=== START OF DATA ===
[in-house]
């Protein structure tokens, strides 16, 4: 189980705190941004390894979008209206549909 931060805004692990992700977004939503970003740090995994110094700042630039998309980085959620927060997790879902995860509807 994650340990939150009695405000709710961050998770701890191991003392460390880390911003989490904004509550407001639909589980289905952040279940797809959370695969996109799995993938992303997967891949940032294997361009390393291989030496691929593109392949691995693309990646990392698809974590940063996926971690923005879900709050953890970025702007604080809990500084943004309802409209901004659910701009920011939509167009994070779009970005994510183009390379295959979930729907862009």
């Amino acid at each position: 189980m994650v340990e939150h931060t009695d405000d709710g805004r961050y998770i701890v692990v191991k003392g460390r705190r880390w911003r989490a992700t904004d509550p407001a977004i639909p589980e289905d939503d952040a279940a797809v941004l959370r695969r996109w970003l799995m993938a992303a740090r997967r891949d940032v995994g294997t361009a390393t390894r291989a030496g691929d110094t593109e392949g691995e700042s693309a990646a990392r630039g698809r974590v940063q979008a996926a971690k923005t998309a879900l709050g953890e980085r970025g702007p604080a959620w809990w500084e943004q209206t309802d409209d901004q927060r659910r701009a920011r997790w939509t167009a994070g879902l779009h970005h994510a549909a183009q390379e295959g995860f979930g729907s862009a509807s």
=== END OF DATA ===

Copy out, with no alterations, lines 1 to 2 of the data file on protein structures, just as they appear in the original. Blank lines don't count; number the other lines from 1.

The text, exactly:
[in-house]
């Protein structure tokens, strides 16, 4: 189980705190941004390894979008209206549909 931060805004692990992700977004939503970003740090995994110094700042630039998309980085959620927060997790879902995860509807 994650340990939150009695405000709710961050998770701890191991003392460390880390911003989490904004509550407001639909589980289905952040279940797809959370695969996109799995993938992303997967891949940032294997361009390393291989030496691929593109392949691995693309990646990392698809974590940063996926971690923005879900709050953890970025702007604080809990500084943004309802409209901004659910701009920011939509167009994070779009970005994510183009390379295959979930729907862009």